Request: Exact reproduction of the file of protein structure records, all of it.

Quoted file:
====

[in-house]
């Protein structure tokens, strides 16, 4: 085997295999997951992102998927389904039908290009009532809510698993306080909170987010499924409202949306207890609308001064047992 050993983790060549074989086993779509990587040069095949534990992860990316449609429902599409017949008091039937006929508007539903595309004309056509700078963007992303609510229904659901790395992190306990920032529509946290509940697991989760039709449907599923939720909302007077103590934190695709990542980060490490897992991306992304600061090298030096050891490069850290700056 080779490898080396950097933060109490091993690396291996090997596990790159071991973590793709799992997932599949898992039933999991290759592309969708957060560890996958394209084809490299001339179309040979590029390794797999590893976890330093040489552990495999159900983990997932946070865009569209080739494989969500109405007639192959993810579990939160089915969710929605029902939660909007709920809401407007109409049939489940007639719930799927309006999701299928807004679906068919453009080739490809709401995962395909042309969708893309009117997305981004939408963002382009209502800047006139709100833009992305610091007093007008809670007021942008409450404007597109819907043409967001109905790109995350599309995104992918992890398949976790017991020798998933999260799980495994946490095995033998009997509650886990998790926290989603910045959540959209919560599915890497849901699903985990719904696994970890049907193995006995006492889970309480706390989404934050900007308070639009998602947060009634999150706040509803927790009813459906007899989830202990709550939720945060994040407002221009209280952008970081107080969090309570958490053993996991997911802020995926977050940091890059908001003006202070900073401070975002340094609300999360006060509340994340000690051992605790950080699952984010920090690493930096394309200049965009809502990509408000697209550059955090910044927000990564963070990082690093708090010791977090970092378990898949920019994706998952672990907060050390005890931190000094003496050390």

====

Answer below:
[in-house]
């Protein structure tokens, strides 16, 4: 085997295999997951992102998927389904039908290009009532809510698993306080909170987010499924409202949306207890609308001064047992 050993983790060549074989086993779509990587040069095949534990992860990316449609429902599409017949008091039937006929508007539903595309004309056509700078963007992303609510229904659901790395992190306990920032529509946290509940697991989760039709449907599923939720909302007077103590934190695709990542980060490490897992991306992304600061090298030096050891490069850290700056 080779490898080396950097933060109490091993690396291996090997596990790159071991973590793709799992997932599949898992039933999991290759592309969708957060560890996958394209084809490299001339179309040979590029390794797999590893976890330093040489552990495999159900983990997932946070865009569209080739494989969500109405007639192959993810579990939160089915969710929605029902939660909007709920809401407007109409049939489940007639719930799927309006999701299928807004679906068919453009080739490809709401995962395909042309969708893309009117997305981004939408963002382009209502800047006139709100833009992305610091007093007008809670007021942008409450404007597109819907043409967001109905790109995350599309995104992918992890398949976790017991020798998933999260799980495994946490095995033998009997509650886990998790926290989603910045959540959209919560599915890497849901699903985990719904696994970890049907193995006995006492889970309480706390989404934050900007308070639009998602947060009634999150706040509803927790009813459906007899989830202990709550939720945060994040407002221009209280952008970081107080969090309570958490053993996991997911802020995926977050940091890059908001003006202070900073401070975002340094609300999360006060509340994340000690051992605790950080699952984010920090690493930096394309200049965009809502990509408000697209550059955090910044927000990564963070990082690093708090010791977090970092378990898949920019994706998952672990907060050390005890931190000094003496050390």